The Goal Seek Status dialog box will then appear, showing that a solution has been found. At the same time, the cell B2 that you specified in the “By changing cell” box will be automatically replaced with the new value, and the formula cell will get the target value based on the variable change. Click OK to apply the changes.

So, the candidate needs at least 5100 votes to win the election.


Example 4: Achieving Target Profit in a Business

Scenario: A company aims to achieve a specific profit target of $150,000 for the current year. Considering both fixed and variable costs, they need to determine the necessary sales revenue. How many units of sales are required to reach this profit goal?

As shown in the screenshot below:

  • B1 contains the fixed costs.
  • B2 contains the variable costs per unit.
  • B3 contains the price per unit.
  • B4 contains the units sold.
  • B6 is the total revenue, which is calculated by formula =B3*B4.
  • B7 is the total cost, which is calculated by formula =B1+(B2*B4).
  • B9 is the current profit on sales, which is calculated by formula =B6-B7.

To get the total units of sales based on target profit, you can apply the Goal Seek feature as follows.

Step 1: Activate the Goal Seek feature

Go to the Data tab, click What-If Analysis > Goal Seek.

Step 2: Configure the Goal Seek settings
  1. In the Set cell box, select the formula cell that returns the profit. Here is cell B9.
  2. In the To value box, enter the target profit 150000.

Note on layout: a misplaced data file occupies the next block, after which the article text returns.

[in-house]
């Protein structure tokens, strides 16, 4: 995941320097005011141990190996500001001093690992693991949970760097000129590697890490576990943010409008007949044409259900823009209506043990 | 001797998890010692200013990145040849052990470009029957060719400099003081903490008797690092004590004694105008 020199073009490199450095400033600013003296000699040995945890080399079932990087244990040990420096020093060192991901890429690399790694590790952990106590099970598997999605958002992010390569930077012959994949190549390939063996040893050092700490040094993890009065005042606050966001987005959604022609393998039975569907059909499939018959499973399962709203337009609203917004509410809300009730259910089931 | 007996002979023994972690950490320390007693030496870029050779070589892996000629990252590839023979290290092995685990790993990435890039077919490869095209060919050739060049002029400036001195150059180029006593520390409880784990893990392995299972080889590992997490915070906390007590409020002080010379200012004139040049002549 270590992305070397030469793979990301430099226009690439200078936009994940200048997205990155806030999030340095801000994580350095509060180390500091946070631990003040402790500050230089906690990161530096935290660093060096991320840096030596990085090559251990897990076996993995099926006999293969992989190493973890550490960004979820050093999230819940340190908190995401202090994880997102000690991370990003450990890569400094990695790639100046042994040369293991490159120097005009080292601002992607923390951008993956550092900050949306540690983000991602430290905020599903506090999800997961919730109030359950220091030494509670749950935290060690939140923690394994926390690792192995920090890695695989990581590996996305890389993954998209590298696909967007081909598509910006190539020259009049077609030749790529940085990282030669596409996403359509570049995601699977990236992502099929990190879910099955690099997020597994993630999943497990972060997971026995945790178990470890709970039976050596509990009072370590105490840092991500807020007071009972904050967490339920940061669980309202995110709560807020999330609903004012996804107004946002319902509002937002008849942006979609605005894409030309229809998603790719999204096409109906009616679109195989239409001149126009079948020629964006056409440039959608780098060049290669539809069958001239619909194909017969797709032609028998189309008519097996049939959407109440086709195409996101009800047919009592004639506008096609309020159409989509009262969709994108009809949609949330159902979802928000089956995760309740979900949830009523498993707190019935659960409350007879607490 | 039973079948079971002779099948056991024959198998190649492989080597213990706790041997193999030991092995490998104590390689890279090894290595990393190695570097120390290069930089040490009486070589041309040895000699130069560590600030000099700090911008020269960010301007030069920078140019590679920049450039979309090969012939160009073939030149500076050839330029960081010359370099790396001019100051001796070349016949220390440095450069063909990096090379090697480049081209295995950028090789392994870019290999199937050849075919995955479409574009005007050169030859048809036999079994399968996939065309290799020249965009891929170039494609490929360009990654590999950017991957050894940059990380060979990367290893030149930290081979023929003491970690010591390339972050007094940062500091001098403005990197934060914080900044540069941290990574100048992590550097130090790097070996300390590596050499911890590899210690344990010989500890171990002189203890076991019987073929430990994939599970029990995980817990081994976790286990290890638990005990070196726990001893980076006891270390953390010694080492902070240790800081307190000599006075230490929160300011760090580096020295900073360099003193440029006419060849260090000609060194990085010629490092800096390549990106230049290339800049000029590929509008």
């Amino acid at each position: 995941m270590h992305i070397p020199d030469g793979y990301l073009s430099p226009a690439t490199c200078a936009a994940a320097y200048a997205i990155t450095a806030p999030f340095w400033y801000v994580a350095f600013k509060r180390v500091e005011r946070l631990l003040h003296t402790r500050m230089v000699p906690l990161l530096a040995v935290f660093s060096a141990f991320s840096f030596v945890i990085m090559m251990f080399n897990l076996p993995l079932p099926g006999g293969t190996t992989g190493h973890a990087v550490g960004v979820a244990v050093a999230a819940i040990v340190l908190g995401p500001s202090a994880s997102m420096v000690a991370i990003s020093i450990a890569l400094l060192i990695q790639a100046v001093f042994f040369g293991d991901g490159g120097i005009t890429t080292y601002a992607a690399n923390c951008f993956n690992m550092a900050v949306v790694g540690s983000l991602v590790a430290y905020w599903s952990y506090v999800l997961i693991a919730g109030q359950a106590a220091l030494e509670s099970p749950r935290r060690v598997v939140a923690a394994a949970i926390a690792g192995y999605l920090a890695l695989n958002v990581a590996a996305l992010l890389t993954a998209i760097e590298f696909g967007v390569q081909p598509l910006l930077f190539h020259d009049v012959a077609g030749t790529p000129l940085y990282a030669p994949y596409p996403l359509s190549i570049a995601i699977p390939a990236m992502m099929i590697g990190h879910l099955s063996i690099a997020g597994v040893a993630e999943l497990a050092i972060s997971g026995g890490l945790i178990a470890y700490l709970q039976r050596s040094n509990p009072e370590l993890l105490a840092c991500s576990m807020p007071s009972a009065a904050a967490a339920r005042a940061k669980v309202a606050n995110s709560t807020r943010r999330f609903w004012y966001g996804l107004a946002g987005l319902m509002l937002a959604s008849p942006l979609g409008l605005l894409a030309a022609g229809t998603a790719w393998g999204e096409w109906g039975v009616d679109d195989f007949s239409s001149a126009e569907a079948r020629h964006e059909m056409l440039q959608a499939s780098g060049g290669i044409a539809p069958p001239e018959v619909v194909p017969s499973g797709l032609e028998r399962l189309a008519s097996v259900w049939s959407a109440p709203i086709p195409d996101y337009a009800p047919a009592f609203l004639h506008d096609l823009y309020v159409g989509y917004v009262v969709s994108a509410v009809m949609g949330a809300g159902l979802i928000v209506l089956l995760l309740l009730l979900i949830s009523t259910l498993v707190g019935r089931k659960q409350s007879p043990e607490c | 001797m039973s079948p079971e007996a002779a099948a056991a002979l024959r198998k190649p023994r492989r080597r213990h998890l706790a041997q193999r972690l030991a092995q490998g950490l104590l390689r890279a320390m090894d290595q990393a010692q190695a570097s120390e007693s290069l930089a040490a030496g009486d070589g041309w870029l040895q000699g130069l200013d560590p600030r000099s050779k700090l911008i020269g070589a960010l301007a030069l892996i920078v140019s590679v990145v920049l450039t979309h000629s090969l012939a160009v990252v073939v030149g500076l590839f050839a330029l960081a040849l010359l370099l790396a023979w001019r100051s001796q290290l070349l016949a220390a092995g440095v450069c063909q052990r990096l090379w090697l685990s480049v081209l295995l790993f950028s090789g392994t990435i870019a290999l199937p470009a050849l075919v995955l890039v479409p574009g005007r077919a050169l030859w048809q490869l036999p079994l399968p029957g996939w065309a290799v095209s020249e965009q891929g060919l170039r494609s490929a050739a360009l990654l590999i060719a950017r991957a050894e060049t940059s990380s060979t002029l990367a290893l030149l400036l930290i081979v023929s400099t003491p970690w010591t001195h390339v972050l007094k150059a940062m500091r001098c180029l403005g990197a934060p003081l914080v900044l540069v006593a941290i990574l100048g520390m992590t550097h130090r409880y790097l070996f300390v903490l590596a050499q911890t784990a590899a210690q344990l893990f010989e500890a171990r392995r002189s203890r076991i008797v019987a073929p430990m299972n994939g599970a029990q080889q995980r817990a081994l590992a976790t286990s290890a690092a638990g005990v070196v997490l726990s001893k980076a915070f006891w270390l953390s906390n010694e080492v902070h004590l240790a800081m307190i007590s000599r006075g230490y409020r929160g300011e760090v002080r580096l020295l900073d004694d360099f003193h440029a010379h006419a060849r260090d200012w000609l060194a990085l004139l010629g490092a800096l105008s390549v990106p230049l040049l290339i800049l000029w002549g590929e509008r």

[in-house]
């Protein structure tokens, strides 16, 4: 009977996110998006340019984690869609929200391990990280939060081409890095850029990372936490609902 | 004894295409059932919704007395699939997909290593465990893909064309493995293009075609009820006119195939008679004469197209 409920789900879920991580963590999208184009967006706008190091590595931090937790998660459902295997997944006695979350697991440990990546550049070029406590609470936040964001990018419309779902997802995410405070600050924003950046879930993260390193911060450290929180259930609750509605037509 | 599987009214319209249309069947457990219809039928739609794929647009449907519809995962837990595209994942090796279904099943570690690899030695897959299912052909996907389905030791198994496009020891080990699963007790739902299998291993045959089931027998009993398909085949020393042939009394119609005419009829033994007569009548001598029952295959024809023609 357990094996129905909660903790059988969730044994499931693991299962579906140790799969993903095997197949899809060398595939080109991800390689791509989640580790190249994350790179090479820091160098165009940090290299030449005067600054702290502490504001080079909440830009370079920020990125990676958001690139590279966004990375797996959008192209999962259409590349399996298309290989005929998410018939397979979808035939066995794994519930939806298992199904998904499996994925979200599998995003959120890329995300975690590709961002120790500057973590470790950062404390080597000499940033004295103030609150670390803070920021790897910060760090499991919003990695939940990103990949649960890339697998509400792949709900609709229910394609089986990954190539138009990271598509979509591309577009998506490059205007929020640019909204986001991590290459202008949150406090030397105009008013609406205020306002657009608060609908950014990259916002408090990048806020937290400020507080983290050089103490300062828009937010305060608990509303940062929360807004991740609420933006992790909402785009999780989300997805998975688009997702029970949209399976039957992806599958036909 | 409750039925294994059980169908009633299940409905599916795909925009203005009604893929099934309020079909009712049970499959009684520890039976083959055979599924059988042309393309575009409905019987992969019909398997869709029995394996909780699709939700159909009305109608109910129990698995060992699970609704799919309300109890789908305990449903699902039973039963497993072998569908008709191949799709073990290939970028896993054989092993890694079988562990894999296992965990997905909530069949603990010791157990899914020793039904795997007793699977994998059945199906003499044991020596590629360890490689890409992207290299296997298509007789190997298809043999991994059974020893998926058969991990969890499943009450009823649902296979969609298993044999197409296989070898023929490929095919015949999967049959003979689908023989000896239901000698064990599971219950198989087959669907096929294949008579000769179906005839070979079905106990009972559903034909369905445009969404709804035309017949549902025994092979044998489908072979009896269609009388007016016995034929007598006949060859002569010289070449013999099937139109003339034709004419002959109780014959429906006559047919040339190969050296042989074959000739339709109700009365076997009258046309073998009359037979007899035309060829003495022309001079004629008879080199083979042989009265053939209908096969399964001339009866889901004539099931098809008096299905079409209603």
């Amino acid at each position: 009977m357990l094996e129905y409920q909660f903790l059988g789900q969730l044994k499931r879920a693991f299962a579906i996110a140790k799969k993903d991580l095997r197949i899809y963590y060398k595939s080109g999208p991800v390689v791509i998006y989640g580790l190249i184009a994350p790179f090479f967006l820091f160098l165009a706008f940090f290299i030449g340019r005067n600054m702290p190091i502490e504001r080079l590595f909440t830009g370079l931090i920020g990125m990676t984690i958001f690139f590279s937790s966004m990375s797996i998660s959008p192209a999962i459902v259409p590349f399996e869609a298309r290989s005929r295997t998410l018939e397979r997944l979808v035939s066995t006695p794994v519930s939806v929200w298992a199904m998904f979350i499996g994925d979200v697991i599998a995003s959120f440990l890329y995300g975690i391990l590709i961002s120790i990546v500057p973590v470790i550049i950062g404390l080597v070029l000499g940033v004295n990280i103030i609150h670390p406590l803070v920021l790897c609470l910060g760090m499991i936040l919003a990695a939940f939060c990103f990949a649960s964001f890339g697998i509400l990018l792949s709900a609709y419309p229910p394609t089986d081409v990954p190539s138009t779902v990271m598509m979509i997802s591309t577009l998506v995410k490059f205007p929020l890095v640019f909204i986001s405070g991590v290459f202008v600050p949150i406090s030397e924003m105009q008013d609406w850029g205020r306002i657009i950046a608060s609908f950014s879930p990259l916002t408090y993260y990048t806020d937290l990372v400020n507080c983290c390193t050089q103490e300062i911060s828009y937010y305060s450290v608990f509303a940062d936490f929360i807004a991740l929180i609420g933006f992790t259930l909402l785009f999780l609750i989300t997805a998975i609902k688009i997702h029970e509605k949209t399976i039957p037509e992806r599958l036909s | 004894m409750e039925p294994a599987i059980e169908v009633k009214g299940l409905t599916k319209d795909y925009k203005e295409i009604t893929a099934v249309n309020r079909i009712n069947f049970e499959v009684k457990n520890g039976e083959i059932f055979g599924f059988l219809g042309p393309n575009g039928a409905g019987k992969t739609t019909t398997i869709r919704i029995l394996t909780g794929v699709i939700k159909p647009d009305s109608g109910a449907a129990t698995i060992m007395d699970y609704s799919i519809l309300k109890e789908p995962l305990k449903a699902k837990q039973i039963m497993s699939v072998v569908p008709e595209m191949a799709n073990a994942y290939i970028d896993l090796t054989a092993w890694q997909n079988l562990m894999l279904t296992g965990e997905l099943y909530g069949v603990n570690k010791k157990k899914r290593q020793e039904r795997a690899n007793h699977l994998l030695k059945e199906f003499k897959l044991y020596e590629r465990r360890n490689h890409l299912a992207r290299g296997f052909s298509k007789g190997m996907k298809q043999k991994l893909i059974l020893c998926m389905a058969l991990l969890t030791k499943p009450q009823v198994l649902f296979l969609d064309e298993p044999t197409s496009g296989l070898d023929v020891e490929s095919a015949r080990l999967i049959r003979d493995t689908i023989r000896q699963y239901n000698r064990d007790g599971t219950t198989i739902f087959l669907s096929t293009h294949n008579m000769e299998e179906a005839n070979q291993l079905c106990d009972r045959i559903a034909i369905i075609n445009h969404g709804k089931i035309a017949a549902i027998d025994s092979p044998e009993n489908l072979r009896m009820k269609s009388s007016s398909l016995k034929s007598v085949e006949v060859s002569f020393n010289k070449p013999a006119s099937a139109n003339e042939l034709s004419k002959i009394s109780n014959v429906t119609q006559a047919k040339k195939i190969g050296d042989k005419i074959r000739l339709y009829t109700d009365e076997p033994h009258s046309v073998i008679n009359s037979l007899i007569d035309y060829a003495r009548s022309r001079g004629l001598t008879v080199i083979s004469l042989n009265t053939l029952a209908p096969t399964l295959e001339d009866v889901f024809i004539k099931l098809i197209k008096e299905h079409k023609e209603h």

3. In the By changing cell box, select the cell (B4) you want to adjust.
  4. Click OK.
Result

The Goal Seek Status dialog box will then appear, showing that a solution has been found. At the same time, the cell B4 that you specified in the "By changing cell" box will be automatically replaced with a new value, and the formula cell will get the target value based on the variable change. Click OK to accept the changes.

As a result, the company needs to sell at least 6666 units to make its target profit of $150,000.


Common issues and solutions for Goal Seek

This section lists some common issues and corresponding solutions for Goal Seek.

1. Goal Seek Cannot Find a Solution
  • Reason: This typically happens when the target value is not achievable with any possible input value, or if the initial guess is too far from any potential solution.
  • Solution: Adjust the target value to ensure it is within a feasible range. Also, try different initial guesses closer to the expected solution. Ensure that the formula in the "Set Cell" is correct and can logically produce the desired "To Value".